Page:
TERFs are generally against sex worker’s rights, kink, and contraceptives, and are anti-choice in relation to abortion. TERFs generally have fundamentalist western family values, and sometimes fundamentalist religious views. In addition they are generally anti-vaccination and anti-pharmaceuticals. Fundamentalist feminists have strong links to primitivism and other movements supporting “naturalness”.

While not all anti-trans campaigners or extremists are TERFs, all TERFs are anti-trans extremists.

Cissexism and cissupremacy.

Bias in favor of cis people over trans people, or beliefs that cis people are inherently superior to trans, more real, more natural, etc. This often refers to systems which advantage cis people over trans people or unconscious systems of thought, rather than transphobic individuals.


Being read as the gender one wishes to be read as. The term ‘passing’ is falling out of fashion as it is seen to imply that one should desire to look cisgender.

Bottom surgery, SRS, or GRS.

Bottom surgery, Sexual Reconstruction Surgery (SRS) or Genital Reconstruction Surgery (GRS), refer to several different types of gender affirmation or transition related surgical procedures which alter the patients genitalia.

These terms are preferred over “sex change operation” or anything with “reassignment.”

Not all transgender people choose to or can afford to have GRS. Subsequently, overemphasising the importance of GRS to the transition or affirmation process should be avoided.

Māori and Pacific terms

Indigenous terms have no simple translation, because sex and gender are thought about and experienced differently in different cultures. For example, takatāpui is a Māori concept that sits within Māori culture. It has it’s own history and wairua, which are very different to terms such as LGBTQI+.

Māori culture has traditionally included and celebrated people of all genders, and their relationships to people of any gender. It includes all Māori people. Aotearoa became a Brittish colony in 1840, resulting in laws and values which were hostile to takatāpui. However, tikanga Māori continues to awhi and embrace takatāpui whānau.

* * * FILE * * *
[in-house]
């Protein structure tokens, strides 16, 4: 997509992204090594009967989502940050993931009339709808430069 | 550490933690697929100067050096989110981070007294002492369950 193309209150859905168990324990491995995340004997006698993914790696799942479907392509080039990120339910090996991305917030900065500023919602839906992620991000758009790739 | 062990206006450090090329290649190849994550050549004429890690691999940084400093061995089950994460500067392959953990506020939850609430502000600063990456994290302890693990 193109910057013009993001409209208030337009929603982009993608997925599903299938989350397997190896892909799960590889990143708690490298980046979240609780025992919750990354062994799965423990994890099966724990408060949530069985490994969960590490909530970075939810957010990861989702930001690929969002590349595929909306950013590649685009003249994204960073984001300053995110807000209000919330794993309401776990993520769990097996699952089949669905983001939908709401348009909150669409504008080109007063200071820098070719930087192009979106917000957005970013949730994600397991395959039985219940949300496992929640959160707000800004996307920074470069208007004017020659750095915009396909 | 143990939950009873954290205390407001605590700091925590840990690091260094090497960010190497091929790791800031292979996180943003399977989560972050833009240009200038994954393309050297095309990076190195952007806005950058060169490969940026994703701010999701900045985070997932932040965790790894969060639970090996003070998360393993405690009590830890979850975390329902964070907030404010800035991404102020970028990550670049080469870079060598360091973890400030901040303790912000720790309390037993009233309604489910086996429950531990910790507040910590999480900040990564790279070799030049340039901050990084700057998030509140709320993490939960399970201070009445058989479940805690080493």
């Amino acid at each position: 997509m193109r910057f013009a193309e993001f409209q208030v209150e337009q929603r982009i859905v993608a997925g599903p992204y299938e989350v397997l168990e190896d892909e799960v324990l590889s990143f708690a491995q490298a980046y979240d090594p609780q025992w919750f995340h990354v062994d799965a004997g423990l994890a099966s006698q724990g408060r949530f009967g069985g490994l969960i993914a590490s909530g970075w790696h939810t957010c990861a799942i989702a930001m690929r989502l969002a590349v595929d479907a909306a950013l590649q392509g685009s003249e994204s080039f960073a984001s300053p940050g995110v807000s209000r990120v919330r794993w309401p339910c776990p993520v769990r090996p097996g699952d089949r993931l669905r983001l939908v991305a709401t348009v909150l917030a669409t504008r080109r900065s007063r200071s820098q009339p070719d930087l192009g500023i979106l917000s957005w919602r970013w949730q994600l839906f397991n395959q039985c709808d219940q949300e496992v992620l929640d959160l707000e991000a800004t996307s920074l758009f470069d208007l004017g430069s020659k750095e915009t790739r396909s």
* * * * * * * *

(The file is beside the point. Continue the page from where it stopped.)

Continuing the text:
There is no direct English translation for many cultural terms for gender, but these are some whakaaro or ideas for thought.

Note: Takatāpui, whakawāhine, and whakatāne are older words, tāhine was coined in 2014, and most of the other te reo words were developed in 2019 by Māori researchers, Māori translators, and Te Ipukarea – The National Māori Language Institute.


Takatāpui is a Te Reo Māori term, which is used similarly to ”rainbow person” or ”rainbow community”, or LGBTQI+.

When speaking te reo Māori, the word for LGBTQI+ people is Takatāpui. Therefore, one would use this word to refer to both Māori and non-Māori. However, usually only Māori people would call themself Takatāpui when speaking English.

Takatāpui originally meant an intimate companion of the same gender – as in the story of Tūtānekai and Tiki. Tūtānekai married Hinemoa, and his close relationship with Tiki was not necessarily a rainbow relationship. However, contemporary use of Takatāpui most often refers to tāne moe tāne (men who sleep with men), or wāhine moe wāhine (women who sleep with women).